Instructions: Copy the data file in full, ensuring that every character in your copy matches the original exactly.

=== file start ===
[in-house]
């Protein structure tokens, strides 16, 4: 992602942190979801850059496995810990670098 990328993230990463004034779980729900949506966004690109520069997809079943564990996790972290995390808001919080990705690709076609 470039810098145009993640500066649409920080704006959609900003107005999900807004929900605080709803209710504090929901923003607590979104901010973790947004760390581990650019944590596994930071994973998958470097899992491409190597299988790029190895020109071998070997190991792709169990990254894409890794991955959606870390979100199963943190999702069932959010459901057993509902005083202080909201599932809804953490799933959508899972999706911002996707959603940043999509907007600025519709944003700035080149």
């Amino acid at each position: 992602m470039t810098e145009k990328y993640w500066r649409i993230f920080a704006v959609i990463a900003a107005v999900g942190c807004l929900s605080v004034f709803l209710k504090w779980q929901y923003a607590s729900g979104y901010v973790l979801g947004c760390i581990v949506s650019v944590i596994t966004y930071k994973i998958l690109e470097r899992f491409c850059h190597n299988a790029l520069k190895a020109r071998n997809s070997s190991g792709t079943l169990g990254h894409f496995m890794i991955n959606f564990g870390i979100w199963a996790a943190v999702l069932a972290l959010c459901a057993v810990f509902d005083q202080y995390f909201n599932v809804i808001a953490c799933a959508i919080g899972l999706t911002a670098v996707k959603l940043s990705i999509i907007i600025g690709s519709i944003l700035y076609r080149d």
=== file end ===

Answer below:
[in-house]
């Protein structure tokens, strides 16, 4: 992602942190979801850059496995810990670098 990328993230990463004034779980729900949506966004690109520069997809079943564990996790972290995390808001919080990705690709076609 470039810098145009993640500066649409920080704006959609900003107005999900807004929900605080709803209710504090929901923003607590979104901010973790947004760390581990650019944590596994930071994973998958470097899992491409190597299988790029190895020109071998070997190991792709169990990254894409890794991955959606870390979100199963943190999702069932959010459901057993509902005083202080909201599932809804953490799933959508899972999706911002996707959603940043999509907007600025519709944003700035080149």
């Amino acid at each position: 992602m470039t810098e145009k990328y993640w500066r649409i993230f920080a704006v959609i990463a900003a107005v999900g942190c807004l929900s605080v004034f709803l209710k504090w779980q929901y923003a607590s729900g979104y901010v973790l979801g947004c760390i581990v949506s650019v944590i596994t966004y930071k994973i998958l690109e470097r899992f491409c850059h190597n299988a790029l520069k190895a020109r071998n997809s070997s190991g792709t079943l169990g990254h894409f496995m890794i991955n959606f564990g870390i979100w199963a996790a943190v999702l069932a972290l959010c459901a057993v810990f509902d005083q202080y995390f909201n599932v809804i808001a953490c799933a959508i919080g899972l999706t911002a670098v996707k959603l940043s990705i999509i907007i600025g690709s519709i944003l700035y076609r080149d």